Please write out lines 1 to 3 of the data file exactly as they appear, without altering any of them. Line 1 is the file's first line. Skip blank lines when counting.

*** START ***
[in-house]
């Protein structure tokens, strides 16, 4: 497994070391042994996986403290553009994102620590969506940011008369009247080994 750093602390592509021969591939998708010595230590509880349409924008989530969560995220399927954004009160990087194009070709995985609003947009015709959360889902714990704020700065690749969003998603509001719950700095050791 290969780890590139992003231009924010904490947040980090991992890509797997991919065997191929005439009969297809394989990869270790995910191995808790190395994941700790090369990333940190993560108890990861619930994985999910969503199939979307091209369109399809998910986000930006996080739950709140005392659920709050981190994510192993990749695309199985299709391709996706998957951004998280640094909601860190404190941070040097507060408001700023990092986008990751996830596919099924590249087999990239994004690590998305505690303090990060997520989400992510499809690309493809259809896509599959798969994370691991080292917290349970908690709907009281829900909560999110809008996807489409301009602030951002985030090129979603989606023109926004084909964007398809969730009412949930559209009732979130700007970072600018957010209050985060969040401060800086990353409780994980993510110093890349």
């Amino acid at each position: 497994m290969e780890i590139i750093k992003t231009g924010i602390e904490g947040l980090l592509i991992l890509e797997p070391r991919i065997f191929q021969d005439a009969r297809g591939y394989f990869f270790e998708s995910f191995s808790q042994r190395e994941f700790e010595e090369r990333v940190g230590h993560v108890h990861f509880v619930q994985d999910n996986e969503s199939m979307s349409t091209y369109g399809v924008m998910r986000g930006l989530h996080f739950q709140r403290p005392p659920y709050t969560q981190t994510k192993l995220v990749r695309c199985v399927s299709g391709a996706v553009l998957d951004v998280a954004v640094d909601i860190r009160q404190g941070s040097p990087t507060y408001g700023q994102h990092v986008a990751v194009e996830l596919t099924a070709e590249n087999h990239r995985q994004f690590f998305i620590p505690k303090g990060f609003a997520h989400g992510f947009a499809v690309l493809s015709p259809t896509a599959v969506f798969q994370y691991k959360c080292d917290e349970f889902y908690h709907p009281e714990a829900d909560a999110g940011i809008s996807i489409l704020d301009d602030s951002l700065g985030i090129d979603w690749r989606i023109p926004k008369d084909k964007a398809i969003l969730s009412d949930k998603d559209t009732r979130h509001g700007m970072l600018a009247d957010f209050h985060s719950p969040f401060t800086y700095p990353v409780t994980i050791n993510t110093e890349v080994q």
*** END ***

[in-house]
């Protein structure tokens, strides 16, 4: 497994070391042994996986403290553009994102620590969506940011008369009247080994 750093602390592509021969591939998708010595230590509880349409924008989530969560995220399927954004009160990087194009070709995985609003947009015709959360889902714990704020700065690749969003998603509001719950700095050791 290969780890590139992003231009924010904490947040980090991992890509797997991919065997191929005439009969297809394989990869270790995910191995808790190395994941700790090369990333940190993560108890990861619930994985999910969503199939979307091209369109399809998910986000930006996080739950709140005392659920709050981190994510192993990749695309199985299709391709996706998957951004998280640094909601860190404190941070040097507060408001700023990092986008990751996830596919099924590249087999990239994004690590998305505690303090990060997520989400992510499809690309493809259809896509599959798969994370691991080292917290349970908690709907009281829900909560999110809008996807489409301009602030951002985030090129979603989606023109926004084909964007398809969730009412949930559209009732979130700007970072600018957010209050985060969040401060800086990353409780994980993510110093890349």
């Amino acid at each position: 497994m290969e780890i590139i750093k992003t231009g924010i602390e904490g947040l980090l592509i991992l890509e797997p070391r991919i065997f191929q021969d005439a009969r297809g591939y394989f990869f270790e998708s995910f191995s808790q042994r190395e994941f700790e010595e090369r990333v940190g230590h993560v108890h990861f509880v619930q994985d999910n996986e969503s199939m979307s349409t091209y369109g399809v924008m998910r986000g930006l989530h996080f739950q709140r403290p005392p659920y709050t969560q981190t994510k192993l995220v990749r695309c199985v399927s299709g391709a996706v553009l998957d951004v998280a954004v640094d909601i860190r009160q404190g941070s040097p990087t507060y408001g700023q994102h990092v986008a990751v194009e996830l596919t099924a070709e590249n087999h990239r995985q994004f690590f998305i620590p505690k303090g990060f609003a997520h989400g992510f947009a499809v690309l493809s015709p259809t896509a599959v969506f798969q994370y691991k959360c080292d917290e349970f889902y908690h709907p009281e714990a829900d909560a999110g940011i809008s996807i489409l704020d301009d602030s951002l700065g985030i090129d979603w690749r989606i023109p926004k008369d084909k964007a398809i969003l969730s009412d949930k998603d559209t009732r979130h509001g700007m970072l600018a009247d957010f209050h985060s719950p969040f401060t800086y700095p990353v409780t994980i050791n993510t110093e890349v080994q």